The Weekend of the Week

photo, susan, joe donohue, group of the week Joe and Susan Donohue, the partial Group of the Week.

Easter of the Century

by Ric Erickson

Paris:– Thursday, 5. April:–  After all my years on this gig I am trying to remember a situation remotely similar to the situation we now face. Without looking them up in Metropole I remember the past 11 Easters, mostly because they were so alike. After periods of sunshine in February and temperatures flirting with 20 degrees in March, a normal Easter in Paris usually treats us to clouds, cold, damp, rain, sleet, the freezing shudders and terminal morosity.

But not this year. Mark 2007 on your calendars. It will be rare! Oh, how can I put it? How can I possibly spin this out to fill the regulation three paragraphs? What will I do with my residue of permanent skepticism, my near–total disbelief in the TV–weather news? How can it be that Riviera weather that is never anywhere around here, turns its tables this year to place itself right over our heads, right over downtown Boggleville, right near here?

For yes, dear readers, friends, countrymen, countrywomen, you folks, it is Easter and we have a complete change from our regular program. Easter Friday, Easter Saturday, Easter Sunday and, not least, Easter Monday – each and every one, sunny. Sunny. Read my lips, SUNNY ! Ain't life great?

photo, orange juice of the weekThe juice of the week.

One big sunball, über alles. Friday, Saturday, Sunday and Monday, the entire Easter weekend – sunny. No breezes, no winds, no clouds... No clouds? Yeah, well no clouds were shown and if they were shown they weren't around here. All the same the forecast isn't for a steely–blue sky. There may just be some extra tiny little wooly puffs of white in the sky. Merely something decorative to look at.

If you think I'm saving the worst for last, wrong again! Here are the forecast temperatures in their order – 19, 17, 17 and 18. The first, for Friday, is for right here. The following three are averages for France north of the Loire. It is possible that the actual temperatures will be higher here. Put your overcoat, scarf and gloves in the winter chest, and get out your bikini. The Easter of the Century is coming up.

The Weekend of the Week Report

Did I say "Thanks to local global warming?" Because today definitely matched the coming Easter set. Not too breezy, warm, mostly sunny, tops down, sleeveless arms and cute twinkly knees. And many radios blaring out of car windows, with smiling drivers blithely pounding their horns. When it's nice who doesn't want to drive fast? Take Jean–Marie Le Pen for example. Running for president on the right–wingnut socket, he has proposed raising the speed limit to 150 kph. Free folks should drive fast, he seems to say.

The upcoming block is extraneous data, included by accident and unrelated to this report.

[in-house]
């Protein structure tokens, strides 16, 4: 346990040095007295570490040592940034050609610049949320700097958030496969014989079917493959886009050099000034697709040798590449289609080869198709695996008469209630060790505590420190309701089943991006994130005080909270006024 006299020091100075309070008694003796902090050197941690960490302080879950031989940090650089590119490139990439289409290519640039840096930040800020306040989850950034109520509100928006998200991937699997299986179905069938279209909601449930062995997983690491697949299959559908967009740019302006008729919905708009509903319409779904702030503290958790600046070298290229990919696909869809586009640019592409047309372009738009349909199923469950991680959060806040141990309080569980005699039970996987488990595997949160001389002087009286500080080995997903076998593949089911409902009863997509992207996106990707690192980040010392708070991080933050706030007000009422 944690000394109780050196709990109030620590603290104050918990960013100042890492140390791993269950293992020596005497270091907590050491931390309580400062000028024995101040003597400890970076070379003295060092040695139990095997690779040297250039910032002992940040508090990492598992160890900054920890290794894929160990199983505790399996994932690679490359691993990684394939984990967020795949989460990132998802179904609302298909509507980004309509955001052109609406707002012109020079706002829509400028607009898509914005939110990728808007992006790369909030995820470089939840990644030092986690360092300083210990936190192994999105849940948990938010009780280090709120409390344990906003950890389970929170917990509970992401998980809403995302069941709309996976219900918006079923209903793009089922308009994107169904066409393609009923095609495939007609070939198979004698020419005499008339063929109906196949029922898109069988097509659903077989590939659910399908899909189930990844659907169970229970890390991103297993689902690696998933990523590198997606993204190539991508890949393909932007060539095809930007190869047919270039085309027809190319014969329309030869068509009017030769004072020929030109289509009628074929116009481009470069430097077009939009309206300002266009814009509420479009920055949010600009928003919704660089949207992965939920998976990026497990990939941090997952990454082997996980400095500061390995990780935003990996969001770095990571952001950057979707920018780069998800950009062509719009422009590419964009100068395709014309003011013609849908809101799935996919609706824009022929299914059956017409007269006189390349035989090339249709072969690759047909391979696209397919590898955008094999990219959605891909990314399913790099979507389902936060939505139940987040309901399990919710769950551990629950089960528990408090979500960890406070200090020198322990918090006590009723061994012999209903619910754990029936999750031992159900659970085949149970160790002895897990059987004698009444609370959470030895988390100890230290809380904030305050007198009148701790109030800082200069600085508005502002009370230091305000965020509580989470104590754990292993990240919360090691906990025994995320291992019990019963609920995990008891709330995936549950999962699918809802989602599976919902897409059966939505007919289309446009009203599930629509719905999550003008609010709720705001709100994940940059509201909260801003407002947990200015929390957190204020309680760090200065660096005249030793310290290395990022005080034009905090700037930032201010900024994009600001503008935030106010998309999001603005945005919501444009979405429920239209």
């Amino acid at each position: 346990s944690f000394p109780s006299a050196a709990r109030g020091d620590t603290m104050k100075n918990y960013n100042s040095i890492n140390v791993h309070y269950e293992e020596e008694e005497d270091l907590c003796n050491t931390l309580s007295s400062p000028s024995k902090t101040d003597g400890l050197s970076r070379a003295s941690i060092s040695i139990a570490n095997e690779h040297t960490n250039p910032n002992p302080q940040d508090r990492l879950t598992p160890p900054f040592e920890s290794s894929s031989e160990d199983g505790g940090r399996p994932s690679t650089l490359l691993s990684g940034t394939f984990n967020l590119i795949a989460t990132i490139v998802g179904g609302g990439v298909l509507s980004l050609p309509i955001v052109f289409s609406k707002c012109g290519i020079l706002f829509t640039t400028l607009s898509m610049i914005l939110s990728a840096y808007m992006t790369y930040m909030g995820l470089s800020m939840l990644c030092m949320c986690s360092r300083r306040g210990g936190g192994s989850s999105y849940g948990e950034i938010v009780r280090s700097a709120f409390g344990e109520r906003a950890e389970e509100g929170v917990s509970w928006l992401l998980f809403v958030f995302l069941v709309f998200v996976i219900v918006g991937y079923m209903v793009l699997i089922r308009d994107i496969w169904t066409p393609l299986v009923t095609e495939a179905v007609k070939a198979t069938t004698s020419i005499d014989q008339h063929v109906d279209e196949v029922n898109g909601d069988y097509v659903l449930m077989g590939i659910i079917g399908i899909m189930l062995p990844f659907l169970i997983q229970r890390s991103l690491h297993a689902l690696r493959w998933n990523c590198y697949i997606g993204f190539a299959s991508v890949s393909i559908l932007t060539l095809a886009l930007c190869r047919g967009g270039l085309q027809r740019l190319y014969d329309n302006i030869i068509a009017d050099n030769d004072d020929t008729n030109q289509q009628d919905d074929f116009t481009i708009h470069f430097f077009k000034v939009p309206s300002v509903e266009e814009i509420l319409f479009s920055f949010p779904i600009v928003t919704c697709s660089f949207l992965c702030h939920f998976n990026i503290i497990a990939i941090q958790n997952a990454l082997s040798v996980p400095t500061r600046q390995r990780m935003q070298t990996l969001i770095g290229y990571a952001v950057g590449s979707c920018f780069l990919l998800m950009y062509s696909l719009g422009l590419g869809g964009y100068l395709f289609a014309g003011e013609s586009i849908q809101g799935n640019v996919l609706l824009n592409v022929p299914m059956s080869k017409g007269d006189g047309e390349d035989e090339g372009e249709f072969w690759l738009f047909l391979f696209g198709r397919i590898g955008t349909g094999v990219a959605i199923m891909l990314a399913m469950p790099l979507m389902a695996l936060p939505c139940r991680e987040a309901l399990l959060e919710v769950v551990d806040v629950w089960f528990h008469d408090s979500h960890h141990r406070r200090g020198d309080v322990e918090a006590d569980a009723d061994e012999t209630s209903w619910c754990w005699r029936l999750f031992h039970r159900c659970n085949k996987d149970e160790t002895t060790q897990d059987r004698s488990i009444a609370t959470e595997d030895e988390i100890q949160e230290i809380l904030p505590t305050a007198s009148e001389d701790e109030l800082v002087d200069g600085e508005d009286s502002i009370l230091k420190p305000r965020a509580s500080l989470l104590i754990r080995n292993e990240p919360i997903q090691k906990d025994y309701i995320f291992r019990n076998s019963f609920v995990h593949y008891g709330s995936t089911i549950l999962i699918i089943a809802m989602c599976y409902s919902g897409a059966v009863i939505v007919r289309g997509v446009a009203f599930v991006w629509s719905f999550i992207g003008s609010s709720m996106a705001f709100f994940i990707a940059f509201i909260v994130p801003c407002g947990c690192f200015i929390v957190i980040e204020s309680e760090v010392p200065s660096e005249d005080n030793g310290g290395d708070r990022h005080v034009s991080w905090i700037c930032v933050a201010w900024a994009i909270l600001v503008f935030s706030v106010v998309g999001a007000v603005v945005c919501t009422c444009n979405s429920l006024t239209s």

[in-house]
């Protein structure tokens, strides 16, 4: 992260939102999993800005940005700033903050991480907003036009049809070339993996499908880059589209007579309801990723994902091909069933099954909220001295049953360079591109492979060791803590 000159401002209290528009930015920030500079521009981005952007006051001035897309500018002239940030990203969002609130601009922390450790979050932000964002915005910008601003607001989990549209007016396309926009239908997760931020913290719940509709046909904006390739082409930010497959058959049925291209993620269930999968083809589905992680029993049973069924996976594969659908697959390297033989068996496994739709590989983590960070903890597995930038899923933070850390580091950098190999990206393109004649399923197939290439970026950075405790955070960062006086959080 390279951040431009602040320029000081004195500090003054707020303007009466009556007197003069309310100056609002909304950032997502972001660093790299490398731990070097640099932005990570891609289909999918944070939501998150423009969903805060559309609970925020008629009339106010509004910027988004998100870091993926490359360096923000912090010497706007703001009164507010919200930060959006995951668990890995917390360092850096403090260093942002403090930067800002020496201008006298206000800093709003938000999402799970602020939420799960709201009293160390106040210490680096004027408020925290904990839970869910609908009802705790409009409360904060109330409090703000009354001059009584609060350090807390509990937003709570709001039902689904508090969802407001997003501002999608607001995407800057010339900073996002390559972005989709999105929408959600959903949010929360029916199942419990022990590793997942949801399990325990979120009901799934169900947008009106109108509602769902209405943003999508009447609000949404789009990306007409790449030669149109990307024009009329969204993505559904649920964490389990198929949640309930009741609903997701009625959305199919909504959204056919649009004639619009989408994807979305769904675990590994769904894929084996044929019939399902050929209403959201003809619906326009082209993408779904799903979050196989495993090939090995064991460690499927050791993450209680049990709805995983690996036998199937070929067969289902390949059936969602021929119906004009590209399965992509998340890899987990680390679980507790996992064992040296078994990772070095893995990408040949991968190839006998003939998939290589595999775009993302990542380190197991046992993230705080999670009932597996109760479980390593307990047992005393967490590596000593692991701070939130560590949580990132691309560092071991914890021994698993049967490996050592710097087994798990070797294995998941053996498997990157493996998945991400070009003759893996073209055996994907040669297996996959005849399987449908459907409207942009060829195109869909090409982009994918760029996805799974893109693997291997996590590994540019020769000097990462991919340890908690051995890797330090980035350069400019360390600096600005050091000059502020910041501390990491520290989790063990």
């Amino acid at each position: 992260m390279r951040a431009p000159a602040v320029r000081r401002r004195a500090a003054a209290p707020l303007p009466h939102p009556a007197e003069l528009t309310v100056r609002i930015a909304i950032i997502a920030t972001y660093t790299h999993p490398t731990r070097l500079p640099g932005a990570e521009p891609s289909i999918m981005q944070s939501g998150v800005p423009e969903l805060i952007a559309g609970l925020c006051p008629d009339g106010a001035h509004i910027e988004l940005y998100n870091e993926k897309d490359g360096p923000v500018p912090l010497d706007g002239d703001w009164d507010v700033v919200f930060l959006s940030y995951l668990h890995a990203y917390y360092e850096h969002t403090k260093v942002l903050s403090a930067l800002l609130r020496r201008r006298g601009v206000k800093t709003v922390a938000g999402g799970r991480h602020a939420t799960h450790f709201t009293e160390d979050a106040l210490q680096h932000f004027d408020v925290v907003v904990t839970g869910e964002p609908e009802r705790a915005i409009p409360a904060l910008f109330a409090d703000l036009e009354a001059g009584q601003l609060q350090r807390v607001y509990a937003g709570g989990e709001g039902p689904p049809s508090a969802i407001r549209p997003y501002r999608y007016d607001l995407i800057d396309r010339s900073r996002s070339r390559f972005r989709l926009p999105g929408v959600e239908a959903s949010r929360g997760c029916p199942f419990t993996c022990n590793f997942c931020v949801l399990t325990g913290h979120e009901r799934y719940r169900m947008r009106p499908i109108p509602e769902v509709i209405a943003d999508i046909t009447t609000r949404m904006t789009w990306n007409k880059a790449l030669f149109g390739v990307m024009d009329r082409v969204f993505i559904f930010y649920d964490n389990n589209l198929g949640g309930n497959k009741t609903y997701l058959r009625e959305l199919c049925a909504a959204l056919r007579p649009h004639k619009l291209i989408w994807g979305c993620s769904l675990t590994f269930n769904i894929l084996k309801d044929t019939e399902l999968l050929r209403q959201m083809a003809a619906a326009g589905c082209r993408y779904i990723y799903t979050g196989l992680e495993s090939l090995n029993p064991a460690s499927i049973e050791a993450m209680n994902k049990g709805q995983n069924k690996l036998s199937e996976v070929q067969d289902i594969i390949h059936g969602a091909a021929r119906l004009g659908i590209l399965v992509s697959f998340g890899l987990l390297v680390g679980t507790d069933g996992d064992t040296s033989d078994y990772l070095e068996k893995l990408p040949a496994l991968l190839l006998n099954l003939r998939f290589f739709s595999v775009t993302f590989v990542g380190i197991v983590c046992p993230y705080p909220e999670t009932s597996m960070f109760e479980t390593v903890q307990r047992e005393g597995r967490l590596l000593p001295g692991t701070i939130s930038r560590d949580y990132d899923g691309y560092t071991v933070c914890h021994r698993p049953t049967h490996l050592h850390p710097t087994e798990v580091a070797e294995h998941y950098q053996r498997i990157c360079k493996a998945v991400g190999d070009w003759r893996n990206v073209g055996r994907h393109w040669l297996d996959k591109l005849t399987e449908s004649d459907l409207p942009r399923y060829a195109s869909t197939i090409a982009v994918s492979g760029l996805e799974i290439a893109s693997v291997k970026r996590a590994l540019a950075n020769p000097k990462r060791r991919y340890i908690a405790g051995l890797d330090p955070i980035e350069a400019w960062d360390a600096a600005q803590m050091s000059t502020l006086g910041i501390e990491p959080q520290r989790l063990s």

photo, beer of the weekThe **** of the Week.

I should be careful of that. Under French election rules, if I mention one presidential candidate I am supposed to give equal time to the other 11 aspirants. Okay. None of the others have proposed raising the speed limits. Their names are Nicolas Sarkozy, Ségolène Royal, François Bayrou, Marie–George Buffet, Olivier Besancenot, Arlette Laguiller, José Bové, Philippe de Villiers, Dominique Voynet, Frédéric Nihous and Gérard Schivardi.

Instead of playing my radio and dreaming of speeding, I take the métro. It pots along at 35 kph underground and in no time at all it brought me to the station at Odéon where I regretfully left its cozy confines, to scoot across the short span of the Quartier Latin to the bridge of dreams... history, more like it. The Pont Neuf, nearly new again, just like old Henri IV ordered it.

It is so cool. If you have kind of flat–soled shoes you can shuffle across the huge stones that form the sidewalks. They are so smooth. You could do it wearing slippers. Yes, and maybe an old, fuzzy, bathrobe. Think of gliding along with your hands in your pockets, maybe smoking a pipe. A living room of a bridge, the Pont Neuf.

Obviously the weather was affecting my head. I was even a bit ahead of time, so I didn't mind that the newspaper kiosque wasn't featuring any exciting posters this week. So many re–runs! Along the quai it was just like summer with folks sunning on the terraces and troops of schoolkids, possibly German, wandering about. The terrace of La Corona was nearly full.

Inside, the club's space was waiting for me. I quickly turned to today's paper. Les Faits Divers formed the bulk of the news. For example, Le Parisien says Paris wants to clean up the publicity signs, and then illustrates this with a photo showing a bunch of signs. Five of them are traffic warnings, five are city direction signs, there's one clock and a cultural ad, a French flag and one small sign for Go Sport. Maybe it's a trick photo and I missed something.

photo, terrace outside cafe, josef The outside lights and action.

Although you probably doubt it by now, two club members did show up. They were Susan and Joe Donohue, from Montréal. They were dizzy from wandering around in the sunshine. Before coming the ten–day forecast they saw said, rain, rain, rain. Did they say they were disappointed?

The Donohues visit Paris twice a year, usually for a week each time – rather than coming once for a two–week visit. They come with a list of museums and galleries to visit, and actually go aroud to them all. I guess lots of folks do this. If I made lists I would probably avoid the places on it. The only way I get to see things is by not making lists. I don't even have magnets for my refrigerator door.

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